I had a struck of inspiration earlier this week. I’ve always wanted to make this webapp that has been playing in my mind for a while and I finally had some ideas to start on. Of course, like any of my projects, the first thing I do is research. First in my list was a workflow to streamline development. It’s been a while since I modified my workflow and so I thought it was time for a change.
Aside from the design and flow of the application, my immediate concern was where to host my apps once I’m done with the first milestone. I was researching around the interweb and a familiar link caught my eye. Heroku was the 2nd link of my search. I investigated Heroku when I first made a Facebook application for Lowe Philippines. I remember seeing a link to Heroku from Facebook’s “Create App” wizard. Back then I was more curious than impressed. Anyway, this time I was very curious but now I’m also very impressed with how Heroku made it easy to deploy an app. Heroku does not magically build a scaffold for you but it does guide you through steps in their “Getting started” page and heck it’s free.
What you get for a free account?
- One(1) Dyno
- 10,000 rows of data (postgres)
- 512 Mb RAM
- One(1) hour business-hour support
A dyno is a processing unit coined by Heroku. Heroku help says “A dyno is a lightweight container running a single user-specified command. You can think of it as a virtualized Unix container—it can run any command available in its default environment”. It’s a lot to take in but it simply means you have one worker processing requests and things for you to serve your website and other arbitrary functions like data requests. One seems not a lot but with how fast this requests gets done you won’t even notice, unless of course your application gets some substantial traffic. Aside from the dyno, you get to save 10000 rows of data to Postgres and a generous 512Mb RAM allocation. If you think your application will need more resources, you can scale up by buying more dynos. But for a hobby app or POC, a Heroku free account will serve you nicely.
How to start?
Heroku is very easy to setup. You can go straight to the toolbelt and the dashboard or you can go to their Getting Started page, which I recommend if you’re starting to learn or new to deploying to Heroku.
Getting Started <- start here
Heroku supports a number of languages including PHP, NodeJS etc. This time I was making a PHP application with some AngularJS for the frontend so I followed the PHP track. Anyway, I just did the steps and I got a functional workflow as a starting point.
In summary the steps are:
- Download and Install Heroku Toolbelt for your OS.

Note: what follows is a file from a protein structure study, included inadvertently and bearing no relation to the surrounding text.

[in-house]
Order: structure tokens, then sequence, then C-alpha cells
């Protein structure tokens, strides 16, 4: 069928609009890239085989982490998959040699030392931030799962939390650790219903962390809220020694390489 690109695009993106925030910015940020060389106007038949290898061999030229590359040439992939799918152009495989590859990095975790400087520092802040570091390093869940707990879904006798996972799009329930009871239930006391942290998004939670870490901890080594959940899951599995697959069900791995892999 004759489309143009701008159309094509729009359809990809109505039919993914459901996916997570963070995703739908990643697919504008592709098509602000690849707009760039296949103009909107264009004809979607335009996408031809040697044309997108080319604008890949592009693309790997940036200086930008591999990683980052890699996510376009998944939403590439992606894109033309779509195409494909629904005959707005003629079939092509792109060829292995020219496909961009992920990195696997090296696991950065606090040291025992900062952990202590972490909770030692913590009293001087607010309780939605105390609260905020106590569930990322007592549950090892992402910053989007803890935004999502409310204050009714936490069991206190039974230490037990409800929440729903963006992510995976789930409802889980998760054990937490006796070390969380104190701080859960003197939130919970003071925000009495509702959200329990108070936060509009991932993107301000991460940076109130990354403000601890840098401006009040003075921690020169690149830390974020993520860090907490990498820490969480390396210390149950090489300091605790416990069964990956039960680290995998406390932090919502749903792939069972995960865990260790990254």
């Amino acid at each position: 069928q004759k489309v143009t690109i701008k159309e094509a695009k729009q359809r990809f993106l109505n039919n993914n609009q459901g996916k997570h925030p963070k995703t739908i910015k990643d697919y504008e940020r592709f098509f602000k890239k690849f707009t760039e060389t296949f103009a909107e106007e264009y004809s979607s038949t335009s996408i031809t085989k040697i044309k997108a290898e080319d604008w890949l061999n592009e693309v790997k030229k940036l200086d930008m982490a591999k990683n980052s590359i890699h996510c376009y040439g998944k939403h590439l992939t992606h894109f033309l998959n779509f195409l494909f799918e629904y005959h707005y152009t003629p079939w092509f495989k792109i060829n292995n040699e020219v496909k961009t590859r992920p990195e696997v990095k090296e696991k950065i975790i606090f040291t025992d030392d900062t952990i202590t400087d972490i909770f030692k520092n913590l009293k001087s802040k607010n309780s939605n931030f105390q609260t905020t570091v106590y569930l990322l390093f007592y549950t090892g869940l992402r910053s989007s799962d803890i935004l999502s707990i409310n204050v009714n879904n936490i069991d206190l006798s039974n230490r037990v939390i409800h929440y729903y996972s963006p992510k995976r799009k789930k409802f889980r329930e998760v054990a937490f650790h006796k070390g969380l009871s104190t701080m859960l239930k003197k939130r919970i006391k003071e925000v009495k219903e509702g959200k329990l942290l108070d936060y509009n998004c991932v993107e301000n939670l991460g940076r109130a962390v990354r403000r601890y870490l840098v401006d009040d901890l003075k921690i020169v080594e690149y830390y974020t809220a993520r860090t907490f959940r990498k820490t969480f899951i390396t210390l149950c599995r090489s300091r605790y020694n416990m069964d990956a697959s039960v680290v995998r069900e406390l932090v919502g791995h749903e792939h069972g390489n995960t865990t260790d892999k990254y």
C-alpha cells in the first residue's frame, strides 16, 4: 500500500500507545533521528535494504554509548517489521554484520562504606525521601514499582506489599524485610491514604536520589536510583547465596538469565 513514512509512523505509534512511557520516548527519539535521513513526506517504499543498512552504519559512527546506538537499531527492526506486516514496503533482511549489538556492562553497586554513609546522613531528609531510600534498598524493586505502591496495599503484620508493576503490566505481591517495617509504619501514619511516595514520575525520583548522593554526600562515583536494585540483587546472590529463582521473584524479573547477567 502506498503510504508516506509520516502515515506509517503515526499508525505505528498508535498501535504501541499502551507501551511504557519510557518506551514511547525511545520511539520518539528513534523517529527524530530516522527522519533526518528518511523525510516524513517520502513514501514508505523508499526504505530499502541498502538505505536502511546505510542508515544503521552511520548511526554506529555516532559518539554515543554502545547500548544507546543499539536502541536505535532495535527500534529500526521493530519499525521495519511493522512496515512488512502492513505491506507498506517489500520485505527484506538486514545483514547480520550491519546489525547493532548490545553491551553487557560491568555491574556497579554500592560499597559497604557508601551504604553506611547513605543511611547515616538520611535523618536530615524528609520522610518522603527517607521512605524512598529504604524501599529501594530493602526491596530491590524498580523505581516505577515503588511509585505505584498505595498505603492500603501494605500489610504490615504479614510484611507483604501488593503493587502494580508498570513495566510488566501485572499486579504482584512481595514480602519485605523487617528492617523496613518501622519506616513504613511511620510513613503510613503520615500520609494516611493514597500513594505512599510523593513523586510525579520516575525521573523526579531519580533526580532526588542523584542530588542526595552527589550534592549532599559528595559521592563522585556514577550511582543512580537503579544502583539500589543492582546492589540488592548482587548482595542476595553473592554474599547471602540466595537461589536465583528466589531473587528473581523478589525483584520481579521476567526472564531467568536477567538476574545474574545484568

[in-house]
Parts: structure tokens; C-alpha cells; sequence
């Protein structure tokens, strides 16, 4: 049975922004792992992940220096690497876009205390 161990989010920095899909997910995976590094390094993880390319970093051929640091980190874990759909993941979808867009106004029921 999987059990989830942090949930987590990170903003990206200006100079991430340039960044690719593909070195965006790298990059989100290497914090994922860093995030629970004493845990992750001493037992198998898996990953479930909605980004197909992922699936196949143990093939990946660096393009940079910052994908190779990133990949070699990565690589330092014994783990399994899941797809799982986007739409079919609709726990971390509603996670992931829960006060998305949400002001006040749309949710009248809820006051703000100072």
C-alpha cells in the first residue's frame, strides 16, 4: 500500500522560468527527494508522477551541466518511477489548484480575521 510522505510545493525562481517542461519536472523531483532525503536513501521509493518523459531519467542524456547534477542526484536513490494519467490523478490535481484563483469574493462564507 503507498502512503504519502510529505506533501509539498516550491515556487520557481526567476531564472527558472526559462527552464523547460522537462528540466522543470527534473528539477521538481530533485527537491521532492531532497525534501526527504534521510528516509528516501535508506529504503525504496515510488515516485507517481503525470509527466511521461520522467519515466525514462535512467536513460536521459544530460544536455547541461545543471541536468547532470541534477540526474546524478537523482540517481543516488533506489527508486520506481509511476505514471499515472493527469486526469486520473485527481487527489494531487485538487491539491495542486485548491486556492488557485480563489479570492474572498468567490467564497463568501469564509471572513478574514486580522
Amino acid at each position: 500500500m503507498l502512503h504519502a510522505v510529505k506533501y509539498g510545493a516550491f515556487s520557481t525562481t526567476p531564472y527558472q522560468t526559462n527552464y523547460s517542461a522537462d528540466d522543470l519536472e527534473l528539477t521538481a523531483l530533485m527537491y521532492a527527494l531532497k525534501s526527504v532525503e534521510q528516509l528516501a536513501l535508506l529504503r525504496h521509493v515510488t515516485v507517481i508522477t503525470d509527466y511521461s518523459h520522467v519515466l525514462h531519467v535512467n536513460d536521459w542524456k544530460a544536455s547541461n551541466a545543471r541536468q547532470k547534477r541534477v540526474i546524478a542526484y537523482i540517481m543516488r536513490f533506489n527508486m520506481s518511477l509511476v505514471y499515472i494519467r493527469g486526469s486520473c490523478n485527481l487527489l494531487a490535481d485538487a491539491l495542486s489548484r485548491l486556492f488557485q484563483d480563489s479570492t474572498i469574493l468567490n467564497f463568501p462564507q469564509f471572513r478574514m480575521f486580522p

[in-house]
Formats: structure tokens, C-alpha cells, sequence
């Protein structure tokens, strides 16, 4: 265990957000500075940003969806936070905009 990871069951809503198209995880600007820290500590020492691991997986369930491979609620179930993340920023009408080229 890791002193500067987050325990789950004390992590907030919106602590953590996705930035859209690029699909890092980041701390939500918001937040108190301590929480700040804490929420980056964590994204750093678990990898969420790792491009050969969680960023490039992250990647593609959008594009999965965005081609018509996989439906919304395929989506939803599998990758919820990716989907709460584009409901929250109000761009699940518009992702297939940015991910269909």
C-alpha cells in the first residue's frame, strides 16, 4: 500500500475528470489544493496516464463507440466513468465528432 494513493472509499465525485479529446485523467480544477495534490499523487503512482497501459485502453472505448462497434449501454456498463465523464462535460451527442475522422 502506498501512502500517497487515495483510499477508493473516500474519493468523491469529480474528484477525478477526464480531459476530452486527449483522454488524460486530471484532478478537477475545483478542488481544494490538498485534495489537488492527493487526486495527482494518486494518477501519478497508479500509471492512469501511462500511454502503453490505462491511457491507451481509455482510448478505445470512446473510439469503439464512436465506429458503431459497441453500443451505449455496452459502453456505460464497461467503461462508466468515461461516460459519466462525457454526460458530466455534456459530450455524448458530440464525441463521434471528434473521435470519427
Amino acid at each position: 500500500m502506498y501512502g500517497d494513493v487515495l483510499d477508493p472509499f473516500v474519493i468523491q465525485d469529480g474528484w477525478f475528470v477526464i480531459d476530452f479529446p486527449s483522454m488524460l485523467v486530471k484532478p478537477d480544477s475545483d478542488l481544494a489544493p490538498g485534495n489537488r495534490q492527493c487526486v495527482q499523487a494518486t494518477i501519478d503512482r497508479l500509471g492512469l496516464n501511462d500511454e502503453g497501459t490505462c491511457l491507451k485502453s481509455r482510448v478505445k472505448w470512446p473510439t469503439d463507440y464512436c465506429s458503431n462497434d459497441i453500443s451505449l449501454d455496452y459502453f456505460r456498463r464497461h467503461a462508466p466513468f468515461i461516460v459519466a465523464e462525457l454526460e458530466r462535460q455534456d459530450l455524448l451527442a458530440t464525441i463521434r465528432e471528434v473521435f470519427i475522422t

- Login to Heroku
- Get keys
- Create App
- Deploy App with git push
Is that it?
You followed the steps, and you got a lean file structure to start with. You have to ,of course, be familiar with Composer and Git to optimize your project, both of which are not covered by this post. Just google them, there are a lot of well written articles and tutorials out there. I especially like the ff:
The cool thing about this is everything is accessible and manageable from one console. If you’re a little queasy at the idea of working with the console, this might not be the best thing for you. An alternative is the Heroku dashboard – just create the app and setup a more familiar way of deployment like github. Just provide Heroku of a repo and Heroku will monitor and automatically deploy your app when a change is uploaded.
Heroku is neat and well documented. There’s a bit of a learning curve especially if you’re starting to learn to code or is a total console-phobe. Also, if you’re app has grown popular and pulling some substantial traffic, you need to increase the dynos or your app will shutdown and refuse to process requests. Which will catch a hefty bill. Nevertheless, it does get you started with some impressive workflow and and it’s free-ish. 🙂
First time you push a project (git push heroku master) and it’s empty, it would trigger a error similar to this
! Push rejected, no Cedar-supported app detected
It just means, Heroku does not know what your app is about and so it can’t build the application. Solution is just provide a common starter file like index.php or index.html. This will tell Heroku that you have a PHP or HTML project and build the necessary dependencies. You can also fix this by providing a composer.json, setting up the dependencies you need.